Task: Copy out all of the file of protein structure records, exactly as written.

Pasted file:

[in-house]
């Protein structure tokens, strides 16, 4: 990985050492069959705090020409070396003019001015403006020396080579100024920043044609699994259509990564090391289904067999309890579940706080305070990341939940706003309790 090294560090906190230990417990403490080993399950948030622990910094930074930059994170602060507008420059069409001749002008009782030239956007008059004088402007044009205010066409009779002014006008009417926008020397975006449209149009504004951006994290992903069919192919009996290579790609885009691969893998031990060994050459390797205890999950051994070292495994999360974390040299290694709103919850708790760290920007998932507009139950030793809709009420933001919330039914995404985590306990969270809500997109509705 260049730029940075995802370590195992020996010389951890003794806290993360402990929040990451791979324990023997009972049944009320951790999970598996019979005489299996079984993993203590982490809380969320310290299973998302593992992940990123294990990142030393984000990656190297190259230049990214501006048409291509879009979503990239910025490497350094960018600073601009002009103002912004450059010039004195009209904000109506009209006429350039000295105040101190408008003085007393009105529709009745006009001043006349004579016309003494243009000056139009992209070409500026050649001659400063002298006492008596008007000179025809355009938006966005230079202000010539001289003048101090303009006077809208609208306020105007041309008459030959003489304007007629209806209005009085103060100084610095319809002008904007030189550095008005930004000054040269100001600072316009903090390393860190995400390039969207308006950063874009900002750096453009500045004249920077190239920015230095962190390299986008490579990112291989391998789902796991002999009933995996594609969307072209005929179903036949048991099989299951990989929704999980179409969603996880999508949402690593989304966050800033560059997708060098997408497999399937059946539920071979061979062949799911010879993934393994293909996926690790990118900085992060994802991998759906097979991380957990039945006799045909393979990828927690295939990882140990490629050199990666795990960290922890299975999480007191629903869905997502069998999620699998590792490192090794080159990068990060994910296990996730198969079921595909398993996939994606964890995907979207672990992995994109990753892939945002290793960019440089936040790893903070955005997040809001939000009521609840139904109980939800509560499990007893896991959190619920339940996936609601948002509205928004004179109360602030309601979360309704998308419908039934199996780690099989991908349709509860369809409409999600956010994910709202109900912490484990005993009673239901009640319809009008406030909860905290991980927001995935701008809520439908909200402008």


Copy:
[in-house]
């Protein structure tokens, strides 16, 4: 990985050492069959705090020409070396003019001015403006020396080579100024920043044609699994259509990564090391289904067999309890579940706080305070990341939940706003309790 090294560090906190230990417990403490080993399950948030622990910094930074930059994170602060507008420059069409001749002008009782030239956007008059004088402007044009205010066409009779002014006008009417926008020397975006449209149009504004951006994290992903069919192919009996290579790609885009691969893998031990060994050459390797205890999950051994070292495994999360974390040299290694709103919850708790760290920007998932507009139950030793809709009420933001919330039914995404985590306990969270809500997109509705 260049730029940075995802370590195992020996010389951890003794806290993360402990929040990451791979324990023997009972049944009320951790999970598996019979005489299996079984993993203590982490809380969320310290299973998302593992992940990123294990990142030393984000990656190297190259230049990214501006048409291509879009979503990239910025490497350094960018600073601009002009103002912004450059010039004195009209904000109506009209006429350039000295105040101190408008003085007393009105529709009745006009001043006349004579016309003494243009000056139009992209070409500026050649001659400063002298006492008596008007000179025809355009938006966005230079202000010539001289003048101090303009006077809208609208306020105007041309008459030959003489304007007629209806209005009085103060100084610095319809002008904007030189550095008005930004000054040269100001600072316009903090390393860190995400390039969207308006950063874009900002750096453009500045004249920077190239920015230095962190390299986008490579990112291989391998789902796991002999009933995996594609969307072209005929179903036949048991099989299951990989929704999980179409969603996880999508949402690593989304966050800033560059997708060098997408497999399937059946539920071979061979062949799911010879993934393994293909996926690790990118900085992060994802991998759906097979991380957990039945006799045909393979990828927690295939990882140990490629050199990666795990960290922890299975999480007191629903869905997502069998999620699998590792490192090794080159990068990060994910296990996730198969079921595909398993996939994606964890995907979207672990992995994109990753892939945002290793960019440089936040790893903070955005997040809001939000009521609840139904109980939800509560499990007893896991959190619920339940996936609601948002509205928004004179109360602030309601979360309704998308419908039934199996780690099989991908349709509860369809409409999600956010994910709202109900912490484990005993009673239901009640319809009008406030909860905290991980927001995935701008809520439908909200402008």